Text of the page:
Monday, October 1, 2012

Psycho (1960)

Directed by Alfred Hitchcock.
1960. Not Rated, 109 minutes.

Anthony Perkins
Janet Leigh
Vera Miles
John Gavin
Martin Balsam
Frank Albertson
Simon Oakland
Patricia Hitchcock
John McIntire
Vaughn Taylor

In the 50 plus years since its release, Alfred Hitchcock’s Psycho has been reduced to two iconic scenes: the shower scene and the big reveal near the end. It is known as one of the all-time great movies, but why has been lost in the shuffle. Everything outside the two moments I’ve just mentioned has practically faded into oblivion. This is too bad because the entirety of the story still sizzles.

That story begins not with the psycho but the victim. Marion Crane (Leigh) spends lots of time in seedy hotels with Sam (Gavin) whom she wants to become her legitimate boyfriend. He expresses doubts about his own ability to take care of her since his business isn’t exactly booming. Still, he agrees that he wants to spend as much time with her as possible, even out of bed. At work, Marion is a trusted secretary for a small real estate company. After all, she’s been there for 10 years. Therefore, it’s no surprise when her boss asks her to take the $40,000 in cash from the latest sale over to the bank rather than leave it in the office over the weekend. Seeing an opportunity to set her and Sam up, Marion literally takes the money and runs. However, she doesn’t go see her beau. Instead she takes off on a drive out of town. Tired, and having trouble seeing in a driving nighttime rain she decides to stop and rest. The only place to stay she can see is The Bates Motel. While checking in, she meets Norman Bates. He runs the place for his constantly angry mother who apparently never leaves the big spooky house at the top of the hill. He’s also obviously starving for a conversation that doesn’t involve mom berating him. Cutting to the quick, Mrs. Bates does indeed leave the house and stabs Marion to death during that famous shower scene. Still looking for his money, Marion’s boss hires a private eye, Det. Arbogast (Balsam) to find her. Eventually, her sister Lila (Miles) and Sam are involved in the search.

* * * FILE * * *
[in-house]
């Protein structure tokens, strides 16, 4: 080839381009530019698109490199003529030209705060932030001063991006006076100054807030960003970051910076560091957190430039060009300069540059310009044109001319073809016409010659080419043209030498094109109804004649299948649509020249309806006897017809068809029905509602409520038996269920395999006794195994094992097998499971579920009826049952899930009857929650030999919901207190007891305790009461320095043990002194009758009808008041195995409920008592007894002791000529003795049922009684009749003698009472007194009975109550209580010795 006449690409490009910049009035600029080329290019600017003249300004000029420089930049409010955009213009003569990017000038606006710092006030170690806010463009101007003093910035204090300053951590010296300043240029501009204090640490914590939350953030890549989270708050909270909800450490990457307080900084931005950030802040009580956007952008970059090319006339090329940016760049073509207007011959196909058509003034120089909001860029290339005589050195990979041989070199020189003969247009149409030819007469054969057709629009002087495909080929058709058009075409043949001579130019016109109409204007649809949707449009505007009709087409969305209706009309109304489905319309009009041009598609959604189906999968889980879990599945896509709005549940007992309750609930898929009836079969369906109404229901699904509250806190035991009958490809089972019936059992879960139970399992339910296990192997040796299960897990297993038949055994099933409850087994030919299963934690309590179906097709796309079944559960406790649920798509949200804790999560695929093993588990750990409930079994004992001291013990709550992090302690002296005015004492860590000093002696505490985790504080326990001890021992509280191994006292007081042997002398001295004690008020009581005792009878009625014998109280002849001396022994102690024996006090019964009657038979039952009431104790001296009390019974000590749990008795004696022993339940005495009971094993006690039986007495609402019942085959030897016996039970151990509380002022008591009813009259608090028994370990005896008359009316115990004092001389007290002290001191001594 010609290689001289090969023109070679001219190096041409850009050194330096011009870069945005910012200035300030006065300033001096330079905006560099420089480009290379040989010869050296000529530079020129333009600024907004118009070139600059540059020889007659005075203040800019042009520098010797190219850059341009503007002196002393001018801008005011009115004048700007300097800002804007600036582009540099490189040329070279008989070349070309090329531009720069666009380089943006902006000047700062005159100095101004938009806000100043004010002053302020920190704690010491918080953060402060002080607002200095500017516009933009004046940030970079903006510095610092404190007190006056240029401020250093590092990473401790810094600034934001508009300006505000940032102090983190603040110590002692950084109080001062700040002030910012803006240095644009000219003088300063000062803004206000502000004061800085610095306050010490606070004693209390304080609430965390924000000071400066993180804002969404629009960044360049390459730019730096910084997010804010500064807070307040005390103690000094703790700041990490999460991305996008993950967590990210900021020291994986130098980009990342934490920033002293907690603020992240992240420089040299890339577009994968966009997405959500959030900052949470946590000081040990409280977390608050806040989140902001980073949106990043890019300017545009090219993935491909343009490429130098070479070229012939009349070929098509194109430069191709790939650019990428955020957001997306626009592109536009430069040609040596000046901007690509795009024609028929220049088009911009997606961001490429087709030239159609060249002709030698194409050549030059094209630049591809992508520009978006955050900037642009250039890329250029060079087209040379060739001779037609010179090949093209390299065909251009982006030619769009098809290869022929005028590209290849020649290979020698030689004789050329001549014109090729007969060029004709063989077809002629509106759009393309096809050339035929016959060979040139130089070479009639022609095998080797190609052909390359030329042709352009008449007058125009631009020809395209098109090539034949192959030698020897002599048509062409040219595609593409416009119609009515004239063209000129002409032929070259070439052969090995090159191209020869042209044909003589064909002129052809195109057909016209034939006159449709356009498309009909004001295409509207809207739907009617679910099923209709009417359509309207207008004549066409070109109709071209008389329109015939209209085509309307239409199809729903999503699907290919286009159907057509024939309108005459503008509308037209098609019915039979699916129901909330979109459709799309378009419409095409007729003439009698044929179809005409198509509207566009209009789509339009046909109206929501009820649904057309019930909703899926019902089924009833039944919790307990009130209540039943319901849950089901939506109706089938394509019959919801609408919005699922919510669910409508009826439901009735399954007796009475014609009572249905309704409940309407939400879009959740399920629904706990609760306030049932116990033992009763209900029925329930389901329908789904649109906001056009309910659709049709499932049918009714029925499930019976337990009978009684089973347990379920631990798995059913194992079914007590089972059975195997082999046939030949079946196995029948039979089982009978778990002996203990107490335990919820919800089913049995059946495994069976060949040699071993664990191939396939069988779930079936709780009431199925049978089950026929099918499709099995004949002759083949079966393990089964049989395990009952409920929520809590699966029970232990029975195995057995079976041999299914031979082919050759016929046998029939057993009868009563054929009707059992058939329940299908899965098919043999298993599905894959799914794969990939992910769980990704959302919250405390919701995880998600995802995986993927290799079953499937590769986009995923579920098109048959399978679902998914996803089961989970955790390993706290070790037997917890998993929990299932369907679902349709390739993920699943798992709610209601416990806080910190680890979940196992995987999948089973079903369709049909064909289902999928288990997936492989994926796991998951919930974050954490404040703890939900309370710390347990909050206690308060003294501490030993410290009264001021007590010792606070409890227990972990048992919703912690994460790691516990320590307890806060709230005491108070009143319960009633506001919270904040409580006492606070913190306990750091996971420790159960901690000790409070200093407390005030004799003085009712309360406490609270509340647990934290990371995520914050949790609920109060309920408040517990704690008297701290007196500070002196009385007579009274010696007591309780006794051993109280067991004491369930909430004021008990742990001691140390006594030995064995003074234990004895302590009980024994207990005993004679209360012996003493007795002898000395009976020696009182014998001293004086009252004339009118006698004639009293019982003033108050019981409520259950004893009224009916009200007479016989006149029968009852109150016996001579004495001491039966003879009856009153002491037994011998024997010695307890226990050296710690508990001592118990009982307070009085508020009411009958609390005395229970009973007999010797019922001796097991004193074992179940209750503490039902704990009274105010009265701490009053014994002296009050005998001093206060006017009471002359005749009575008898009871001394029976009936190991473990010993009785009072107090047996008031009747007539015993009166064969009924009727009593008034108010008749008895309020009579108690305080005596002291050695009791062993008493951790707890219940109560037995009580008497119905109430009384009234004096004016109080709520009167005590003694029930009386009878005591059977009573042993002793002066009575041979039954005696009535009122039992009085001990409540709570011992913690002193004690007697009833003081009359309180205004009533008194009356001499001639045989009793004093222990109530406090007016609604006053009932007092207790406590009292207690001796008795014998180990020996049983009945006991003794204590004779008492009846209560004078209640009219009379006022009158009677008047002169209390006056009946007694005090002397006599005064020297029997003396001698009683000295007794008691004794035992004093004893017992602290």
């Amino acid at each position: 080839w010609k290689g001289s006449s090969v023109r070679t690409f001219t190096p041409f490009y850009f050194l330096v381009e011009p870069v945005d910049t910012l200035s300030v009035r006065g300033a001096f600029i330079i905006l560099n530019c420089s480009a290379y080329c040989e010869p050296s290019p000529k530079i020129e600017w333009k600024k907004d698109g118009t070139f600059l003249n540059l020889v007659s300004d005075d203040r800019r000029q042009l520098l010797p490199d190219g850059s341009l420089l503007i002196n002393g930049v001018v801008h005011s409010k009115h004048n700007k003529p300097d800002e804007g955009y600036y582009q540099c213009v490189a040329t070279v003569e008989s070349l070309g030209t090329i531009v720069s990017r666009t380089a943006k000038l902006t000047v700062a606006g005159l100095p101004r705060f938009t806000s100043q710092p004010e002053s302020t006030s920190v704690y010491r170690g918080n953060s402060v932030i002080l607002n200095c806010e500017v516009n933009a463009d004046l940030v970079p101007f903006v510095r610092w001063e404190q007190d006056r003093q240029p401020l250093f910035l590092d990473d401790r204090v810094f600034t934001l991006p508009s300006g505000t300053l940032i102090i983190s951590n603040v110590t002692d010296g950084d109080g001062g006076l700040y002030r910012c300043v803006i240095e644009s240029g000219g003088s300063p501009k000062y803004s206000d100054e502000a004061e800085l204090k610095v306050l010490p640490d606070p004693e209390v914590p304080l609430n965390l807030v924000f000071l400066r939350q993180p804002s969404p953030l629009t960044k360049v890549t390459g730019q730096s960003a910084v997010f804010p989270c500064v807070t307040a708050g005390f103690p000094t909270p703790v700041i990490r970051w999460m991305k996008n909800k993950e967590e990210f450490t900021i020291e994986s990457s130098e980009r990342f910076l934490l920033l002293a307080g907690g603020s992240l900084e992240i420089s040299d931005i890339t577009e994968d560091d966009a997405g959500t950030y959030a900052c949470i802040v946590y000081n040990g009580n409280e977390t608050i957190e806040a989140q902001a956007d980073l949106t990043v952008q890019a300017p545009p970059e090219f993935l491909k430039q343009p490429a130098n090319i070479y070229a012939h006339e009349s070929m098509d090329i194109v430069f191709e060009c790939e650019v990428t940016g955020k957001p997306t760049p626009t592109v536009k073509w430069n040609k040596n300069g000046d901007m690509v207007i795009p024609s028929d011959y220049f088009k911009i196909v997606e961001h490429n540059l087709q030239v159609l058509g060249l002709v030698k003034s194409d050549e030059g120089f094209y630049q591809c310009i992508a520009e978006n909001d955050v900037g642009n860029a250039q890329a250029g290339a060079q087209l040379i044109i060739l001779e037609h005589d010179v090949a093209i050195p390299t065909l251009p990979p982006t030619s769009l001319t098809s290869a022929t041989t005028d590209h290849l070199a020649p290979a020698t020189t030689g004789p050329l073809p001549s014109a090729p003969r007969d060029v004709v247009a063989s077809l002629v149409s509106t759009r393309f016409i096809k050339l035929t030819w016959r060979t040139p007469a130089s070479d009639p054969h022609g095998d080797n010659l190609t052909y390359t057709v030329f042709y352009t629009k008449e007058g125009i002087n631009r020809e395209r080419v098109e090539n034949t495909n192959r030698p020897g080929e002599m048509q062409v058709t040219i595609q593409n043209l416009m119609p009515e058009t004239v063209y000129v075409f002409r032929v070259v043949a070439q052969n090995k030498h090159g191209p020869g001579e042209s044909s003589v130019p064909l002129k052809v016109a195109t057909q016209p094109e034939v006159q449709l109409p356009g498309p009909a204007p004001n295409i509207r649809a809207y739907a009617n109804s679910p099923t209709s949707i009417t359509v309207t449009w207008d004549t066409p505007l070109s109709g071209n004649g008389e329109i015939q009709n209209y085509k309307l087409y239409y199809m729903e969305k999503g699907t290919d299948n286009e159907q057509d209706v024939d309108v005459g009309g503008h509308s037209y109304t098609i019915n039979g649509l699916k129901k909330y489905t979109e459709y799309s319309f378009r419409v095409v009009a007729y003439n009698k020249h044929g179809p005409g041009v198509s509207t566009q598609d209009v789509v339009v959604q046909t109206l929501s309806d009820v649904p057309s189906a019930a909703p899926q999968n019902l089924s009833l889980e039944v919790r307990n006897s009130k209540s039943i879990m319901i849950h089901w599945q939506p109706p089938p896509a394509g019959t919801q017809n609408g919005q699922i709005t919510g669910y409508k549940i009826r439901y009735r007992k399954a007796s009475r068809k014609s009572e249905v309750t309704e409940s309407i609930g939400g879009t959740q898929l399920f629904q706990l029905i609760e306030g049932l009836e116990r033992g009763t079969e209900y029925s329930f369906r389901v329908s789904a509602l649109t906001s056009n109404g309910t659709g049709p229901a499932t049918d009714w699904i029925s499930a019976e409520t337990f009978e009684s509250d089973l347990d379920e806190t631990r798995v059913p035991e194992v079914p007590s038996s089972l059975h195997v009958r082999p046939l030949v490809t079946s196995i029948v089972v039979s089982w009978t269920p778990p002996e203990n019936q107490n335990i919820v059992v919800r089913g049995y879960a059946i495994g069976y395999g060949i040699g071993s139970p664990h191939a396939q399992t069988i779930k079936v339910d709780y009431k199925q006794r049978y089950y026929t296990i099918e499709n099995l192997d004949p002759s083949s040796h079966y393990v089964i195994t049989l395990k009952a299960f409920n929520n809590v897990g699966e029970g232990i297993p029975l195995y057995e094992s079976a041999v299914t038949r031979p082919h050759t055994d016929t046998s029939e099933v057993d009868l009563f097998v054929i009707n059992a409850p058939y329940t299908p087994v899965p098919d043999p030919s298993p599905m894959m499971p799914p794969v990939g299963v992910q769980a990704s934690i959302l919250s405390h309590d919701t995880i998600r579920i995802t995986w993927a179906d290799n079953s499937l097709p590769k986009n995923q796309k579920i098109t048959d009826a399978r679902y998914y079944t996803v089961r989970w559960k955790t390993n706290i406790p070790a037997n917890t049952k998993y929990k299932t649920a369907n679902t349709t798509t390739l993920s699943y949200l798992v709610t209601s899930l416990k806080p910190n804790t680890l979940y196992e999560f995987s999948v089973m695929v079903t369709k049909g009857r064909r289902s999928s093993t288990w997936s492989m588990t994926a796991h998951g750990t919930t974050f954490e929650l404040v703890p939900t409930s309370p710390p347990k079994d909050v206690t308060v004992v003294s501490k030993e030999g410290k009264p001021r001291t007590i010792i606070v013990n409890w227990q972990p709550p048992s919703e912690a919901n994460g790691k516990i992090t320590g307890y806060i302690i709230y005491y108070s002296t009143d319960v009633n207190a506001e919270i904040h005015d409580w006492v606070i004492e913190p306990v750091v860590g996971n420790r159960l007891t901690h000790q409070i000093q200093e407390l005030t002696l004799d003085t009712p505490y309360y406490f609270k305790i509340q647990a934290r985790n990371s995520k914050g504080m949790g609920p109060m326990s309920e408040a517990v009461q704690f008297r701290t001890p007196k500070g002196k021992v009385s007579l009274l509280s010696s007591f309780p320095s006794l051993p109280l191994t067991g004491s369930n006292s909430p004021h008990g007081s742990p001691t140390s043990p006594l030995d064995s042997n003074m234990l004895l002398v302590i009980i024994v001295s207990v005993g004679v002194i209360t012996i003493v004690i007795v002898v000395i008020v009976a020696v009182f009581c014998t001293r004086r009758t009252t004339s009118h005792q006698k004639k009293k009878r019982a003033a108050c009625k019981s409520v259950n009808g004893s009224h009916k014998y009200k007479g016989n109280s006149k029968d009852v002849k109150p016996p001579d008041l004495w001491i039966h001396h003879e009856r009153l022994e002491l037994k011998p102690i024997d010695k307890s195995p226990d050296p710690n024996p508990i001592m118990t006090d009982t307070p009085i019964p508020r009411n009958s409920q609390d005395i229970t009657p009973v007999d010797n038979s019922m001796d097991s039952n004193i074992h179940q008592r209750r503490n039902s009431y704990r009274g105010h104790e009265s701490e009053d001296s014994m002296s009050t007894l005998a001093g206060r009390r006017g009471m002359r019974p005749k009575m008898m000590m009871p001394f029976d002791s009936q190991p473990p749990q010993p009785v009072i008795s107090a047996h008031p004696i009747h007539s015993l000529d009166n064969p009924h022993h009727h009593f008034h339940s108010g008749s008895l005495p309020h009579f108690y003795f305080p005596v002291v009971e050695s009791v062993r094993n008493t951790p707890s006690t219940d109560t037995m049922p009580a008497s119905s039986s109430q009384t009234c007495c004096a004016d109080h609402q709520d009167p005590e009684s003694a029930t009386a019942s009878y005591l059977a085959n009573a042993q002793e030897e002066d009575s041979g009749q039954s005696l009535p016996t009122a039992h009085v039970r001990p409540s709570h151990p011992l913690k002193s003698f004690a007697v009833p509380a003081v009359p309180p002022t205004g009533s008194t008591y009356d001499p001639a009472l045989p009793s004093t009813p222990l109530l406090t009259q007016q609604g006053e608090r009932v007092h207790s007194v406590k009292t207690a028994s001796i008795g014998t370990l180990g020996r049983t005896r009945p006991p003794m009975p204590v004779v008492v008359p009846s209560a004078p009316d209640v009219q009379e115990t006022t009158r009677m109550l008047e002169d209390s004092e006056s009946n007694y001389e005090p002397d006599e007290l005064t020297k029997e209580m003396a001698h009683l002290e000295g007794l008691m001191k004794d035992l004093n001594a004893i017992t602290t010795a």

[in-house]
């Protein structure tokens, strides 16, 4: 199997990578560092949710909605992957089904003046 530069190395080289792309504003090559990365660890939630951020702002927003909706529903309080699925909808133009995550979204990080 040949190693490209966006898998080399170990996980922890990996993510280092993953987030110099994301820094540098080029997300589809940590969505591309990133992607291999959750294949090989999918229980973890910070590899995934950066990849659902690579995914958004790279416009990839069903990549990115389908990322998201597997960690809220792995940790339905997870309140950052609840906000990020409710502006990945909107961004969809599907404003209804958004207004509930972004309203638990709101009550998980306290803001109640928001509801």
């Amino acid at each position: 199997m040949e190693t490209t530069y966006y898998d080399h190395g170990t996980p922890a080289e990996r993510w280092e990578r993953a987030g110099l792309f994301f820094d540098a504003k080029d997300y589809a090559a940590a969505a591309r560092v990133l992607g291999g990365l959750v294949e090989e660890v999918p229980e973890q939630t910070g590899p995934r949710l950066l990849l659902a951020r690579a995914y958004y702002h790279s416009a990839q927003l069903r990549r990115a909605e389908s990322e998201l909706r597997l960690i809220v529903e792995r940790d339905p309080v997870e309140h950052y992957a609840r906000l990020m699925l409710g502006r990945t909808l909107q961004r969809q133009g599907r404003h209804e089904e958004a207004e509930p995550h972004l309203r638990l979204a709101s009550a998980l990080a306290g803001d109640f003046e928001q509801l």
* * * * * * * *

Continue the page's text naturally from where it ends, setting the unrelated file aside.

From here, Hitchcock gives us what is still a fairly unique whodunit. He shows us the killer, but soon casts doubt over what we’ve seen. Even so, the number of suspects remains sparse. The tale surrounding this is anything but. The director builds an interesting procedural and makes us sympathize with Norman Bates. Even though we plainly see him commit some despicable acts in an attempt to cover for his mother, we feel both sorry for and repulsed by him. He’s clearly damaged. To what extent, we’re not sure. Then, as the movie progresses what was once subtext floats to the surface. Sure, the passage of time and numerous other movies putting their own spin on what happens here have dulled the edge a bit. Still, the shift from investigation to character study is fascinating. All of it emanates from what seems like a throwaway line when we first hear it, before realizing that it was an ominous warning: “A boy’s best friend is his mother.”

Psycho is routinely listed among the top handful of horror movies ever made and with good reason. It has the storytelling that much of today’s fright flicks eschew in favor of gore and violence. That same gore and violence renders the kill scenes here a bit tame. Intuiting that action is less impactful than the lead up to and effects of it, that masterful shower scene is outdone by its own aftermath. Starting with the camera practically in her eye and slowly pulling back to reveal Marion’s lifeless body draped over the side of the tub, mouth agape, is still all sorts of unsettling. The morbid magic at work here is that it feels grounded in reality. With the current bent towards showing us death in ever more spectacular ways the simplicity on display here is sublime. Following this cleverly plain moment, complexities slowly unravel while appearing not to.

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